Already the chairman and ranking member of the House Veterans’ Affairs Committee have introduced similar plans, and that House panel is preparing for an expansive hearing on the topic early next month.
read more here

Thursday, March 28, 2019

Blue Water Vietnam Veterans Will Get Benefits

VA to Drop Fight Against Blue Water Navy Veterans
By Patricia Kime
26 Mar 2019

The Department of Veterans Affairs will not appeal a January court ruling that ordered it to provide health care and disability benefits for 90,000 veterans who served on Navy ships during the Vietnam War, likely paving the way for "Blue Water Navy" sailors and Marines to receive Agent Orange-related compensation and VA-paid health care benefits.

VA Secretary Robert Wilkie told members of the Senate Veterans Affairs Committee on Tuesday that he will recommend the Justice Department not fight the decision, handing a victory to ill former service members who fought for years to have their diseases recognized as related to exposure to the herbicide Agent Orange.

Last year, the House unanimously passed a bill, the Blue Water Navy Vietnam Veterans Act, to provide benefits to affected service members. But Wilkie objected, saying the science does not prove that they were exposed to Agent Orange. Veterans and their advocates had argued that the ships' distilling systems used Agent Orange-tainted seawater, exposing sailors on board to concentrated levels of dioxin.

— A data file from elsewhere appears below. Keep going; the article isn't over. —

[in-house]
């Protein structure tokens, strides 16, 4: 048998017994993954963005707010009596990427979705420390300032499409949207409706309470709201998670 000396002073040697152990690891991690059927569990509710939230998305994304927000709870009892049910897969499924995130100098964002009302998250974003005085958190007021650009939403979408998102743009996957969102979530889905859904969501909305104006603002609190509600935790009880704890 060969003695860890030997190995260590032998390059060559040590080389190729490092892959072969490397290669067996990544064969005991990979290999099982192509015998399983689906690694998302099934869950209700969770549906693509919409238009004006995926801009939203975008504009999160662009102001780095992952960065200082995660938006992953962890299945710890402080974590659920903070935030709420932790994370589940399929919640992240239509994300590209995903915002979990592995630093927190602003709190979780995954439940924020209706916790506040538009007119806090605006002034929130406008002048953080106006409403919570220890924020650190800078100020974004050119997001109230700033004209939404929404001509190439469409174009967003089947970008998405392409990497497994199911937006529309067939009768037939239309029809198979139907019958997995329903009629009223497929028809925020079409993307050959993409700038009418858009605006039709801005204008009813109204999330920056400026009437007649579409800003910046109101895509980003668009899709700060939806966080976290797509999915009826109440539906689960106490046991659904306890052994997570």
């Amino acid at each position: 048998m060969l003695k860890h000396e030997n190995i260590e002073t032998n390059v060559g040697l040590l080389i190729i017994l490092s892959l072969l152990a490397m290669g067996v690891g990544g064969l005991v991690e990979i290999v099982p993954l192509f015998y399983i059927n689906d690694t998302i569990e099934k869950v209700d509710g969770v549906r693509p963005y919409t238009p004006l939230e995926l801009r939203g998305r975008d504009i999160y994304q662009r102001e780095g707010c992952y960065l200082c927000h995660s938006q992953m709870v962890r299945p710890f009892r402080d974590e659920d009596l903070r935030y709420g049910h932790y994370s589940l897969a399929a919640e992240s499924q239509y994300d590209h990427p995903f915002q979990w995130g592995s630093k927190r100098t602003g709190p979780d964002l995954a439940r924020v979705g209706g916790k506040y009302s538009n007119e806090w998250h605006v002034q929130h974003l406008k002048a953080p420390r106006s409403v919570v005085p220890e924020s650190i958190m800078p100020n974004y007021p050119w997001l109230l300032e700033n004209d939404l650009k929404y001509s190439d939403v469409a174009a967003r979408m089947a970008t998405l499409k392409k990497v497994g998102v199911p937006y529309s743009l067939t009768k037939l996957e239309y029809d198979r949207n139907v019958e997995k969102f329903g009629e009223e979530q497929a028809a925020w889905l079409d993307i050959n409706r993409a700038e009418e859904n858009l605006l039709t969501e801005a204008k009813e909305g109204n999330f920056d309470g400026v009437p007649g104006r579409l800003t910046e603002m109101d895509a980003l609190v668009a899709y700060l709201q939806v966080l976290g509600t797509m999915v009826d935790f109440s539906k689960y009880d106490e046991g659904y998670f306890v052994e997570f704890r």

However, the bill failed in the Senate when two Republicans, Sen. Michael Enzi of Wyoming and Mike Lee of Utah, said they wanted to wait for a vote pending the outcome of a current study on Agent Orange exposure.
Committee chairman Sen. Johnny Isakson, R-Georgia, also promised a hearing later this year on burn pits and other environmental exposures some troops say left them with lifelong illnesses, including cancers -- some fatal -- and respiratory diseases.
read more here

Saturday, March 23, 2019

Shocker WWP supporting Vietnam Veterans and TAPS

Wounded Warrior Project Announces Support for TAPS and Vietnam Veterans of America

Wounded Warrior Project
Mar 14, 2019